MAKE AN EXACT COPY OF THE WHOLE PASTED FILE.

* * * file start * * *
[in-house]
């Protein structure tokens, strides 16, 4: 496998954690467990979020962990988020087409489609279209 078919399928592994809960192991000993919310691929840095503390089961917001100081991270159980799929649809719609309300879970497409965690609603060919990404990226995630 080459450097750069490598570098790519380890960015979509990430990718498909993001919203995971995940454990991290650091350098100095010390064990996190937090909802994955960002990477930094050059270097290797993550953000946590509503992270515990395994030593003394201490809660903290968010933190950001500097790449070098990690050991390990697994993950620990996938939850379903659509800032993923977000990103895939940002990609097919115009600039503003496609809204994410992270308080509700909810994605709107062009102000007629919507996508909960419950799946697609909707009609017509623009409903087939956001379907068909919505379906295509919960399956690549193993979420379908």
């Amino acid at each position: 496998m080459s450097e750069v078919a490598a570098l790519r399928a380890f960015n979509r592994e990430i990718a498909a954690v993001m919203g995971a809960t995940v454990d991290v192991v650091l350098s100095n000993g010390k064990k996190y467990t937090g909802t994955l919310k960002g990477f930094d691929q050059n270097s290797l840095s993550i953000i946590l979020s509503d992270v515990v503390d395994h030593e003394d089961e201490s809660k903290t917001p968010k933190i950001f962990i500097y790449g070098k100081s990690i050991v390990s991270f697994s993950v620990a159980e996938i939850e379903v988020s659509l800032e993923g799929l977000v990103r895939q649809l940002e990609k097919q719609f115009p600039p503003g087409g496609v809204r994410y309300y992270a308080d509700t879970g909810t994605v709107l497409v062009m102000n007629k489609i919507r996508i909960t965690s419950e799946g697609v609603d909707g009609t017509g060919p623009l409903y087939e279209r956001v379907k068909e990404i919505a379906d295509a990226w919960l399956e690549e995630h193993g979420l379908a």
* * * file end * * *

[in-house]
């Protein structure tokens, strides 16, 4: 496998954690467990979020962990988020087409489609279209 078919399928592994809960192991000993919310691929840095503390089961917001100081991270159980799929649809719609309300879970497409965690609603060919990404990226995630 080459450097750069490598570098790519380890960015979509990430990718498909993001919203995971995940454990991290650091350098100095010390064990996190937090909802994955960002990477930094050059270097290797993550953000946590509503992270515990395994030593003394201490809660903290968010933190950001500097790449070098990690050991390990697994993950620990996938939850379903659509800032993923977000990103895939940002990609097919115009600039503003496609809204994410992270308080509700909810994605709107062009102000007629919507996508909960419950799946697609909707009609017509623009409903087939956001379907068909919505379906295509919960399956690549193993979420379908």
């Amino acid at each position: 496998m080459s450097e750069v078919a490598a570098l790519r399928a380890f960015n979509r592994e990430i990718a498909a954690v993001m919203g995971a809960t995940v454990d991290v192991v650091l350098s100095n000993g010390k064990k996190y467990t937090g909802t994955l919310k960002g990477f930094d691929q050059n270097s290797l840095s993550i953000i946590l979020s509503d992270v515990v503390d395994h030593e003394d089961e201490s809660k903290t917001p968010k933190i950001f962990i500097y790449g070098k100081s990690i050991v390990s991270f697994s993950v620990a159980e996938i939850e379903v988020s659509l800032e993923g799929l977000v990103r895939q649809l940002e990609k097919q719609f115009p600039p503003g087409g496609v809204r994410y309300y992270a308080d509700t879970g909810t994605v709107l497409v062009m102000n007629k489609i919507r996508i909960t965690s419950e799946g697609v609603d909707g009609t017509g060919p623009l409903y087939e279209r956001v379907k068909e990404i919505a379906d295509a990226w919960l399956e690549e995630h193993g979420l379908a």